• Copy of PassportsRight now, go ahead and make a copy of your passport, fold it into your wallet/ purse and then come back and finish reading. Did you do it? No? That’s ok, I don’t like getting up if I don’t have to either but having a copy of your passport could make coming back to the states much much easier. During an evacuation, SOFA members are supposed to stop what they are doing and head straight for their nearest evacuation point. That means leaving everything at home and showing up empty handed. But you are more prepared than you think if you have a copy of your passport in hand, a copy is good enough for a SOFA member to use get back to the states. I can’t confirm if it works for expats but I can’t see any reason you shouldn’t have a copy anyway just in case a crisis prevents you from getting back to the house in time.
  • Important Documents Folder – Have an easy to grab folder with all of your important and non-replaceable documents in one place. Don’t spread documents around the house, this folder could even be grabbed in case of a house fire. Get it ready and make sure it’s put back in the same place every time so all family members can easily pick it up, just in case.
  • External Hard-drive – If you don’t have one already, pick up an external hard-drive for the computer and start getting into the habit of backing up your photos, videos and documents once or twice a year. Set reminders 6 months out on your calendar and then another reminder a week after because you ignored the first reminder. It’s like snooze for those of use who are bad about getting annual chores done. An external hard-drive is also useful if the computer randomly up’s and dies, at least there was a back-up of most of the files. Keep the external hard-drive in the same place as your important documents.
  • Disposable Kitty litter boxes and Puppy Pads – I have yet to find a disposable kitty litter box that easily goes into a backpack. My current plan is to buy a bunch of those foldable cardboard gift boxes, the ones that Grandma put your hand-knit Christmas sweater in, and I’ll line it with shredded paper towels to let the kitties relieve themselves then throw it away.
  • Pack a Change of Clothes and Plenty of Socks and Underwear – You shouldn’t pack up the whole closet but bring enough socks, underwear and other garments for at least 3 days of travel. During an evacuation, there is a good chance the safe place we get to will NOT be the states. For SOFA members, it’s more likely we will sit in Japan, Gaum or another nearby safehaven for a week or so before the State Department can send us on to our final destinations. Don’t forget that the weather can change drastically depending on where you end up. Pack warm and cool weather options.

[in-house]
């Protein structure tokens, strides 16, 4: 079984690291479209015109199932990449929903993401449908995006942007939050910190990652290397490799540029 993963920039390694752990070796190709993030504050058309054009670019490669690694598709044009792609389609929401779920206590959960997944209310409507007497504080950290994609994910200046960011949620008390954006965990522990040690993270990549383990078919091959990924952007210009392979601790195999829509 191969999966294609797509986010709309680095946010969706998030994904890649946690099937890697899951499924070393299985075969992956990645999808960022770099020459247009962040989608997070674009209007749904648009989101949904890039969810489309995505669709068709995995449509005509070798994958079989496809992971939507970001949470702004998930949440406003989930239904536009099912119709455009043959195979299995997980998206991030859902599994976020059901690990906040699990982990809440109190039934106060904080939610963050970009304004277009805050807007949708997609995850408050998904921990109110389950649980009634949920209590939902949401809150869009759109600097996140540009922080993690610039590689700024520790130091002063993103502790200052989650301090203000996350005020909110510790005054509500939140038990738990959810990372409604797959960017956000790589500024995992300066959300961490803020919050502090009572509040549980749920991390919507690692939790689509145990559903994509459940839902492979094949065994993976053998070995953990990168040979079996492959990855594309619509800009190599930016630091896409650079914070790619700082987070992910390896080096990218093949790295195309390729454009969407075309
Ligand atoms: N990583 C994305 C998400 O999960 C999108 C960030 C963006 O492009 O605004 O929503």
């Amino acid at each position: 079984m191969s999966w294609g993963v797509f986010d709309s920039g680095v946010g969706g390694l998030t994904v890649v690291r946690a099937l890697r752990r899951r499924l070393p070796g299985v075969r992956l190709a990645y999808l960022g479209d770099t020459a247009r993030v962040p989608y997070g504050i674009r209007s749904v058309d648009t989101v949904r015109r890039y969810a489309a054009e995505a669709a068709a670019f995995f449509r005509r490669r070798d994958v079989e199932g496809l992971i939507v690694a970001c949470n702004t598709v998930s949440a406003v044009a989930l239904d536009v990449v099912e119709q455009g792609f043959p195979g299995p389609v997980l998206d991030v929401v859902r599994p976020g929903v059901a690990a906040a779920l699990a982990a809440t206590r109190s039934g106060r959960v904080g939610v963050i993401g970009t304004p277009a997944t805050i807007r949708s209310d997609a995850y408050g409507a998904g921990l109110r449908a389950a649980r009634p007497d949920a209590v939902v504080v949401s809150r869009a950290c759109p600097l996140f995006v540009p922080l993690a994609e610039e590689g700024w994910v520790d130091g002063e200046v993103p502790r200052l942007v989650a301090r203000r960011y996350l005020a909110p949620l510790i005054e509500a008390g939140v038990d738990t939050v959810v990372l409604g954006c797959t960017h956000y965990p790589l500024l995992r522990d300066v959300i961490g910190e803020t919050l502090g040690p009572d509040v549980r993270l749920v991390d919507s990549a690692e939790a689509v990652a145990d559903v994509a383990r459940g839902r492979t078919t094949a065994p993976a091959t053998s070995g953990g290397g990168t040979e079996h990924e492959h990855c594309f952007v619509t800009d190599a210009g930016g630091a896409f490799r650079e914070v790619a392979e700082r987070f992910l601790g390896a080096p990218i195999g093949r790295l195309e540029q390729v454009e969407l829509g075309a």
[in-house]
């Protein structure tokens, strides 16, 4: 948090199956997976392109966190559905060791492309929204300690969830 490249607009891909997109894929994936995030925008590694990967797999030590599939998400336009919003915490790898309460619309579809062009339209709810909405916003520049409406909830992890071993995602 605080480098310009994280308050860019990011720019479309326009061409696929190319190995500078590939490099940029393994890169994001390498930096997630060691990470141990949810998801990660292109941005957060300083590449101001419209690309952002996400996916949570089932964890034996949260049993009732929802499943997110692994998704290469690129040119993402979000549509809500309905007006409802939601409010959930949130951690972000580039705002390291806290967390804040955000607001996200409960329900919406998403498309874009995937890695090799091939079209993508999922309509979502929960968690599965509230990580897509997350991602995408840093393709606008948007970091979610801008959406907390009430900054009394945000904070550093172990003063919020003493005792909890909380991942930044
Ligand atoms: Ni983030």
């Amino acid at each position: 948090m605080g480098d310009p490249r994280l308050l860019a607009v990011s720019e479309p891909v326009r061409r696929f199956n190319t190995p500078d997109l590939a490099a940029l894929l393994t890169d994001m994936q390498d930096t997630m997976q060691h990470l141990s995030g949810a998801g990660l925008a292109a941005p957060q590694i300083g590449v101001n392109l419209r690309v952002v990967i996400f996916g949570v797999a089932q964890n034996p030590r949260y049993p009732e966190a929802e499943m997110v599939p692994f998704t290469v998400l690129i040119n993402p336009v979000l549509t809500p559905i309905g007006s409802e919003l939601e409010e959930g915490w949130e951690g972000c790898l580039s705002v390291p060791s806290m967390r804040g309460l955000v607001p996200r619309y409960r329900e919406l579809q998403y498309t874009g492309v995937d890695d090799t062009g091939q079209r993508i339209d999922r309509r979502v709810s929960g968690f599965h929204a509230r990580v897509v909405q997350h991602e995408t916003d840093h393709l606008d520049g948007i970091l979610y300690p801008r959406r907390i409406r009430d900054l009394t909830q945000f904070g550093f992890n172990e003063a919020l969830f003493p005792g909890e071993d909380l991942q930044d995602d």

Willow Haven Outdoor

    Looking for a little Prepper humor? This article from Willow Haven Outdoor gives a ton of uses for Condoms! After watching a condom help start a fire, I have become a true believer!

  • ToiletriesSunscreen is one of those toiletry items that often get forgotten and could come in handy if a family finds themselves waiting out on the tarmac. Also bring deodorant, baby wipes, feminine hygiene products and pack extra diapers.
  • Ziploc bags and plastic grocery bags – Disposable bags have a ton of uses and you don’t want to be without. Ziploc bags will protect your electronics from moisture and dirt and grocery bags will come in handy when carrying extra items or cleaning up your living space.
  • Flash lights – The phone’s battery is going to run out real quick for midnight searches in the luggage, buy a bunch of small flashlights that clip on to belts and have one big one for heavy duty lighting.
  • Phone Cords and Battery Charger – Invest in one of those $70 batteries that charges 2-3 phones before it dies and then have a few smaller ones. We have one big battery and 4 smaller batteries and we try to have half of them plugged in every night. That way, in case of an emergency, we always have a 100% charged battery somewhere around here.
  • Small Battery Operated Radio – Have a radio on hand in case cell towers become overloaded and the AFN downloaded radio app is too spotty to understand. AFN radio channels are often in the 89-90 range.
  • Spending Money – I got some great advice during a NEO brief when a friend said to get some money transferred to Yen. Have about $200 spending money on you in won, yen, dollars or whatever your preference.
  • Toys, candy and pet treats – The kids and pets are going to be miserable but you have a chance to brighten their day. Whether you have kids and pets of your own or not, pack some light-weight plastic toys or pet treats and you will be the neighborhood superhero to all creatures big and small.